AAM: "These parties are waiting to see what they're going to get out of the process."

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Michael talks to Kiran Chetry about the weekend elections in Iraq and what they might signal for the future.

KIRAN CHETRY: Well, Iraqi authorities say that half of the country's voters turned out for last week's election. Seven and a half million people. It's a stark contrast to the 2005 elections when violence and intimidation meant only two percent voted. Preliminary results are expected later this week.

For more, we turn to CNN Baghdad correspondent Michael Ware. We're talking about these elections taking place and also what we've seen as a pretty big reduction in violence.

MICHAEL WARE, CNN CORRESPONDENT: Oh, absolutely now, but there's a lot of reasons for this. And first and foremost what we have to consider is that yes, you have this electoral process that is under way. And remember, this is for the provinces, this is state by state. This is voting for the Arnold Schwarzeneggers of Iraq.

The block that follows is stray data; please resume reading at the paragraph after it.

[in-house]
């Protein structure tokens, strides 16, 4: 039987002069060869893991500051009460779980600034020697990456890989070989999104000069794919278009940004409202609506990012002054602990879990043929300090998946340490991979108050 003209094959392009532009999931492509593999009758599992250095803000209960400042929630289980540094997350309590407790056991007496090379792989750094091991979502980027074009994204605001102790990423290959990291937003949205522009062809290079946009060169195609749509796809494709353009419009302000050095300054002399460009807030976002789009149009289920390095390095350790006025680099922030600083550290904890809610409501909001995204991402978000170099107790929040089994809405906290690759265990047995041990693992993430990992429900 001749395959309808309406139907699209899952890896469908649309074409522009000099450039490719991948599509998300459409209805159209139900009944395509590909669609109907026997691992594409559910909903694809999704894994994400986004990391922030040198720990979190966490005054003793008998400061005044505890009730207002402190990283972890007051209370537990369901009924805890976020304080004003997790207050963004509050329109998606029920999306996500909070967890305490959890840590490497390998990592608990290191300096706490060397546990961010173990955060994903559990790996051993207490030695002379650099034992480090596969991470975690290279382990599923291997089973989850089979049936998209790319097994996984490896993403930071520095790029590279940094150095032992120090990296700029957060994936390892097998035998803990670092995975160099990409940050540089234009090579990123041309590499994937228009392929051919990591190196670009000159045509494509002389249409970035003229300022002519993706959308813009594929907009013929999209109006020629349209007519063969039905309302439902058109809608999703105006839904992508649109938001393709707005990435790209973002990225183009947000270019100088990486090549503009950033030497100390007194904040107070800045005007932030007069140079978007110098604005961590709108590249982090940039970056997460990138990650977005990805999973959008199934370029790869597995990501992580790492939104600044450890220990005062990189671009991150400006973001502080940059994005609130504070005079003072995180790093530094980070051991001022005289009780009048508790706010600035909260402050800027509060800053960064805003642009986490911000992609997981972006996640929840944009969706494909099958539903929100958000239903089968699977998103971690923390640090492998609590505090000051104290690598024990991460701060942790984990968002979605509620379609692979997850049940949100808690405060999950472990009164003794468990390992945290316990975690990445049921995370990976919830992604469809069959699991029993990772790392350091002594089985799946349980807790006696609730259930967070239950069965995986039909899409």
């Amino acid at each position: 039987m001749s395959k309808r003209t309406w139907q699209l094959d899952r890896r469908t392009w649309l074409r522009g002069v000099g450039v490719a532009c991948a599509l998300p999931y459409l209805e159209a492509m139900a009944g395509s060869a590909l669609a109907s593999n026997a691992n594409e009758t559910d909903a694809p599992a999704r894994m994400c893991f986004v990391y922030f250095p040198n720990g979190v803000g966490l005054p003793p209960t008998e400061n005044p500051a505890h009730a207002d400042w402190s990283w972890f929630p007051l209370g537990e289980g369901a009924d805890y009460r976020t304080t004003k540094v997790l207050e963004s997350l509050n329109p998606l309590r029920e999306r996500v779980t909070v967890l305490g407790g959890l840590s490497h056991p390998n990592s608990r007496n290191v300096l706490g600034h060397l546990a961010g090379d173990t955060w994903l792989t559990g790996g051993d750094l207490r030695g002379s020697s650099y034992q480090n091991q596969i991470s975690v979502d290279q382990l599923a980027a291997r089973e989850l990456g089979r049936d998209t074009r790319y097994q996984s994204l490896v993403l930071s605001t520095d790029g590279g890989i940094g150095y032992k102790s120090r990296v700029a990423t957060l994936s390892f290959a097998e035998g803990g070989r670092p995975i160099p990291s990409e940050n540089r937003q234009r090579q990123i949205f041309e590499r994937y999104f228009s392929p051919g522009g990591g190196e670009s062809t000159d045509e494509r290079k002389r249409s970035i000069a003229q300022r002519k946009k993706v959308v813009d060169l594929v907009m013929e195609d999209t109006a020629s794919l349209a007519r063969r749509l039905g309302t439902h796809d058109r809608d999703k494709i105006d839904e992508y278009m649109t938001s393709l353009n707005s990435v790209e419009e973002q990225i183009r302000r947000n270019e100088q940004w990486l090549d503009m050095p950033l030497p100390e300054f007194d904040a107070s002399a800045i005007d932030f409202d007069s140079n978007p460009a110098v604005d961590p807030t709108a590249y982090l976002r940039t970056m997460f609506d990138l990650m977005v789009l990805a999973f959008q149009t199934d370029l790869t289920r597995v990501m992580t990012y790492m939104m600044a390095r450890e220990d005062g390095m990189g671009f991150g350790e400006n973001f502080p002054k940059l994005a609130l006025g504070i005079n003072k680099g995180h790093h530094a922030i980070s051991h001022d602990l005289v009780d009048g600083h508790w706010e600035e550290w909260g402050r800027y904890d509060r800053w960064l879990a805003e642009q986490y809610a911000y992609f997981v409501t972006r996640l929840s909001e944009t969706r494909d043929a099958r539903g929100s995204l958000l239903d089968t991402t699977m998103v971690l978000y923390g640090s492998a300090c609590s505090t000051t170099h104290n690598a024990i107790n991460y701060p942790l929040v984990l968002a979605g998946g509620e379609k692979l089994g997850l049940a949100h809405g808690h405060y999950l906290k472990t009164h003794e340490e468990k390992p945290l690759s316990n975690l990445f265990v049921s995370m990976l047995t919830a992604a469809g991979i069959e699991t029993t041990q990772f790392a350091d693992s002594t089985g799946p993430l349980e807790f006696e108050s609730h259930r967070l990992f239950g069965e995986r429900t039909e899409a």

What's happening is all the key political parties in Iraq are playing the political game, but don't forget every one of these parties -- because you're not in politics without this -- has their own paramilitary force or army behind them. So these parties are waiting to see what they're going to get out of the process. And if one of the big parties doesn't get what it thinks it's due, that's when we can see a return to violence.

So for the rest of the year when we have an election at the end of the year, for the president and the prime minister and the national government, we're going to see a lot of politicking going on and I think we'll see less violence but that's a bubble of nonviolence that President Obama is going to have to maximize. Particularly while he's waging war in Afghanistan.

CHETRY: So what are the biggest challenges moving ahead then for Iraq?

WARE: For Iraq, it's going to be getting these political factions to accept the voice of the people. For what it is. Now, 51 percent of the vote turned out, that's less than many had hoped for, but hey, that's still 51 percent. There also seems to be from exit polls -- for what they are in Iraq; I mean, come on, we're talking about Iraq here -- it seems to indicate that people were moving away from sectarianism, they're not voting so much for religious parties. We're seeing the Prime Minister trying to shore up his position. Some people accuse him of trying to be a mini-Saddam. Right now, it's in America's interest to back that mini-Saddam.

CHETRY: All right. Michael Ware for us. You've seen it all first hand and you'll be watching of course with interest. Thanks so much for joining us this morning.

WARE: Thanks, Kiran.